“We’re working hard to secure donations and external funding opportunities to help us run the program,” Hughbanks states. Thanks to millage funding, one attempt to secure external funding was successful. 

An experienced social worker, Hughbanks has worked with a variety of populations across the county—from women in the Huron Valley Prison to children with autism. However, she was extremely excited when this position became available.

“My heart is in mental health care—because it’s not talked about enough,” says Hughbanks. 

As part of her role, Hughbanks provides on-site support and case management to the 86 residents of New Parkridge—a vulnerable and high-risk population who often have dual diagnoses. 

Hughbanks says she “creates a plan with residents that need mental health care, so they can get connected to resources, reestablished into care, or whatever it is that they need.” 

“I also go out to the community and bring people in so that staff and residents are able to access resources,” Hughbanks continues. For example, Hughbanks said she recently had NAMI Washtenaw County come to New Parkridge and facilitate a program about breaking down stigma against mental illnesses—which can be a large deterrent for New Parkridge residents seeking care. 

Hughbanks' position will be funded by millage dollars for three years. 

Michigan Ability Partners (MAP) Position

For Michigan Ability Partners—a 501(c)3 that works with veterans and people who have disabilities in support of their self-directed transformation to self-sufficiency—the millage awarded a three-year contract to fund two additional case managers and 14 additional housing vouchers for their Permanent Supportive Housing (PSH) program.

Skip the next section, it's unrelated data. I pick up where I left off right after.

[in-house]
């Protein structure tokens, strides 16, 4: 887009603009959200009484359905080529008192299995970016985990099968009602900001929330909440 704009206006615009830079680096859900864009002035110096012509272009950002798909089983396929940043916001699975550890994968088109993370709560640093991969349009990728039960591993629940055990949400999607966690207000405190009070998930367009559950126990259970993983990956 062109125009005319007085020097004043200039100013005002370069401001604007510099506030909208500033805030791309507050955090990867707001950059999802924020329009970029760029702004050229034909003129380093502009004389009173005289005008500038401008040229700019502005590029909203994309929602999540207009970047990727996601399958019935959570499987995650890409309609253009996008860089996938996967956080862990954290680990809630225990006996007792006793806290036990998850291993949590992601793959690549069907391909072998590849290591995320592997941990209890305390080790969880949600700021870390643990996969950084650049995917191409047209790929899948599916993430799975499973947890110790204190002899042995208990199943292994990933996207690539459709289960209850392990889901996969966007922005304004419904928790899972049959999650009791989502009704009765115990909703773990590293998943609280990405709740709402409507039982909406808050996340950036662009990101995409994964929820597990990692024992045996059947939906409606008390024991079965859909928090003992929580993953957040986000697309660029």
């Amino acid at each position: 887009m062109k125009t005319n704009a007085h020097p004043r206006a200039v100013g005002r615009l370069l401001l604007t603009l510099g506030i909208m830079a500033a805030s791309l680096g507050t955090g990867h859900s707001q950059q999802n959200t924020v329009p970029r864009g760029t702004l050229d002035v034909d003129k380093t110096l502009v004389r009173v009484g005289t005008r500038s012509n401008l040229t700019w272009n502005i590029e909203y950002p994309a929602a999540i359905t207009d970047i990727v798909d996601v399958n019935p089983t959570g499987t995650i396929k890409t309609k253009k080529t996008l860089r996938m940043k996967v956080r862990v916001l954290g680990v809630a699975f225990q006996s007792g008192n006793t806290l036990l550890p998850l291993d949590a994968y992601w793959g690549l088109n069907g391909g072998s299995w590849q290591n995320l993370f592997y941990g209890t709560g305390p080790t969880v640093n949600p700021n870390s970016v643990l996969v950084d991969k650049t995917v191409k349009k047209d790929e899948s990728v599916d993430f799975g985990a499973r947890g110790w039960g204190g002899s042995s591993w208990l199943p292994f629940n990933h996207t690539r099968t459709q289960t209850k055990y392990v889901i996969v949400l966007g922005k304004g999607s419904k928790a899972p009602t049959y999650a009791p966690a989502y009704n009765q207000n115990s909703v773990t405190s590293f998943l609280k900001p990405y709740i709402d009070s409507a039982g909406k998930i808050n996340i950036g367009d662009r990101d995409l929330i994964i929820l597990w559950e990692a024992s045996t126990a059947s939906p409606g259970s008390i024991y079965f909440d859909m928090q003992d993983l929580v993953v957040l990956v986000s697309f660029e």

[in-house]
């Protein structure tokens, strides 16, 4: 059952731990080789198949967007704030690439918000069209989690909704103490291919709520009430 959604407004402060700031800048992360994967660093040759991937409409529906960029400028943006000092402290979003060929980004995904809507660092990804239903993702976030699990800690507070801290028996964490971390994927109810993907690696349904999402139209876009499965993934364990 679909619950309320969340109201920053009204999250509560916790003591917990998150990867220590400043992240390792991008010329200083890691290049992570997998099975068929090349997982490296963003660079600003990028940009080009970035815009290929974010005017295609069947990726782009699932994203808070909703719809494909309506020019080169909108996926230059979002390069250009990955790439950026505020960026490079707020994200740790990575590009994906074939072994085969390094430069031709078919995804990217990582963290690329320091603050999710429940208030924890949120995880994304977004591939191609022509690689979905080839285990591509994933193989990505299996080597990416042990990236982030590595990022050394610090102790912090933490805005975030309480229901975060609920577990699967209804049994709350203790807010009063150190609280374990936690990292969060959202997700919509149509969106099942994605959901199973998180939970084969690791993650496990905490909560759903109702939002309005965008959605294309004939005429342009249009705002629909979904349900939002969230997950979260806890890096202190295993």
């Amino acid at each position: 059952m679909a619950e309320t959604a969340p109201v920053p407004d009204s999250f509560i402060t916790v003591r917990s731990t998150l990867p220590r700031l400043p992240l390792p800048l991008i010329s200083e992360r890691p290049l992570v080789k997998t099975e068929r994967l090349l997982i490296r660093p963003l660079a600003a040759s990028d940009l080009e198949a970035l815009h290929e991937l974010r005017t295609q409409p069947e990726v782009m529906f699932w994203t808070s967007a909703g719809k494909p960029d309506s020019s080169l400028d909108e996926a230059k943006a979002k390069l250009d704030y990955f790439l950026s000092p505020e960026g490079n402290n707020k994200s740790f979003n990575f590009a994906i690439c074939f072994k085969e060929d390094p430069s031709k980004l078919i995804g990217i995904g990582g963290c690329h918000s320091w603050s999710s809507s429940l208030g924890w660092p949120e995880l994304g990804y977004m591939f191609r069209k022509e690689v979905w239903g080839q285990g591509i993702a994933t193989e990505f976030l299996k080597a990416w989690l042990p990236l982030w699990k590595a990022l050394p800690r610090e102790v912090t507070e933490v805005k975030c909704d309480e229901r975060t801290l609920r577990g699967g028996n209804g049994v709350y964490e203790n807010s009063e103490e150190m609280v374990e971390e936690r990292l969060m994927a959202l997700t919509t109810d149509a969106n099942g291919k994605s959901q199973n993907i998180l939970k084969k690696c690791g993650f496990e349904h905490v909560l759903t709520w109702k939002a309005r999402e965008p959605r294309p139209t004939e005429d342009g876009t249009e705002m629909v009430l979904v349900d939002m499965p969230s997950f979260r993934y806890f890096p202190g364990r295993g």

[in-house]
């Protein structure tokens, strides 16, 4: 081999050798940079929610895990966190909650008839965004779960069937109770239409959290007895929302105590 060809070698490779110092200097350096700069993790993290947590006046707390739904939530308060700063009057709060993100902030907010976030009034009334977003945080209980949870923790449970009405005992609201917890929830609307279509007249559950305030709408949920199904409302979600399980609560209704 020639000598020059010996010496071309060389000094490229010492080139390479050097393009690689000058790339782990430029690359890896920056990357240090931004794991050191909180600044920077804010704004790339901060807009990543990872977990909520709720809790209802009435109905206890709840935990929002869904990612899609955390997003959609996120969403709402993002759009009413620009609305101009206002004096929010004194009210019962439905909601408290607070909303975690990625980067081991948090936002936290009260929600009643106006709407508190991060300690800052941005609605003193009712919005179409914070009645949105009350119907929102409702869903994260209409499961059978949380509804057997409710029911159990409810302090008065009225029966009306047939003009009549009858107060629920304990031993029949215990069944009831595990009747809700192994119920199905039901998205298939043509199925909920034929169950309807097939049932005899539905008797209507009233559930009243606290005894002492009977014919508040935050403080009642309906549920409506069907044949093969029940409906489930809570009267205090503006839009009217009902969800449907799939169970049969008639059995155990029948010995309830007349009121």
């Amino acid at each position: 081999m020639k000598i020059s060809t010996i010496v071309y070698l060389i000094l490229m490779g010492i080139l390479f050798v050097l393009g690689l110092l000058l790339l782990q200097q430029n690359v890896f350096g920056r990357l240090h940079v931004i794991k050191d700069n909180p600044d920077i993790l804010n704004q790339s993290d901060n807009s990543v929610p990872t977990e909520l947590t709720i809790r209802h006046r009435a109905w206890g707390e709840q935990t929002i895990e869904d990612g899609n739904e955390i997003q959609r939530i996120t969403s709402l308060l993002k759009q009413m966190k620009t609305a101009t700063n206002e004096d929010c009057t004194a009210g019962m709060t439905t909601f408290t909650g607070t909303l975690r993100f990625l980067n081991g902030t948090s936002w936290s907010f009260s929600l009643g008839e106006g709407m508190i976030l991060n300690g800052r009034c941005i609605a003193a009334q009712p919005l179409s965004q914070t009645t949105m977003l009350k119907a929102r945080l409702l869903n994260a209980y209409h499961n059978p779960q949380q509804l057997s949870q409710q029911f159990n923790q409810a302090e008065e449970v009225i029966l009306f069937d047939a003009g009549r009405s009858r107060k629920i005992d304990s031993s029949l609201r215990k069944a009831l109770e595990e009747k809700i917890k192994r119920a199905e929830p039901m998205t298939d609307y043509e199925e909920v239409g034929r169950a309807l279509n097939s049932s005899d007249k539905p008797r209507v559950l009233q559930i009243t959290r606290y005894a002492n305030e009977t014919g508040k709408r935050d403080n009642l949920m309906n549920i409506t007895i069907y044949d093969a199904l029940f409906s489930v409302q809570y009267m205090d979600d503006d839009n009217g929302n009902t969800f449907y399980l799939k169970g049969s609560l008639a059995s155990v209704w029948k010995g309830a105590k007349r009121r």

PSH has existed for nearly 30 years and consists of seven properties across the county, totaling 44 units. Twelve units are designated for homeless veterans. 

The program not only provides permanent housing to low-income and chronically houseless individuals, but also connects them with medical and social care such as food stamps, income assistance, health insurance, behavioral and physical health care, legal services, and more. 

Historically, the PSH program has been trying to do more with fewer dollars. Staff at Michigan Ability Partners knew that millage funding could help expand an already extremely successful program. 

“We feel really fortunate because we're not creating anything new,” says Jan Little, Chief Executive Officer. “This is a program that already exists and is successful. The people that are in it, maintain their housing and also increase income, and overall have more stability in their life. We feel we’re really ready to expand it.” 

Today, the program has a 95% success rate for maintaining housing.

The new hires will both be able to help the recipients of the 14 newly funded vouchers, and also help existing residents with care management and support.


For more information about the millage advisory committee or newly millage-funded initiatives, see historic meeting notes here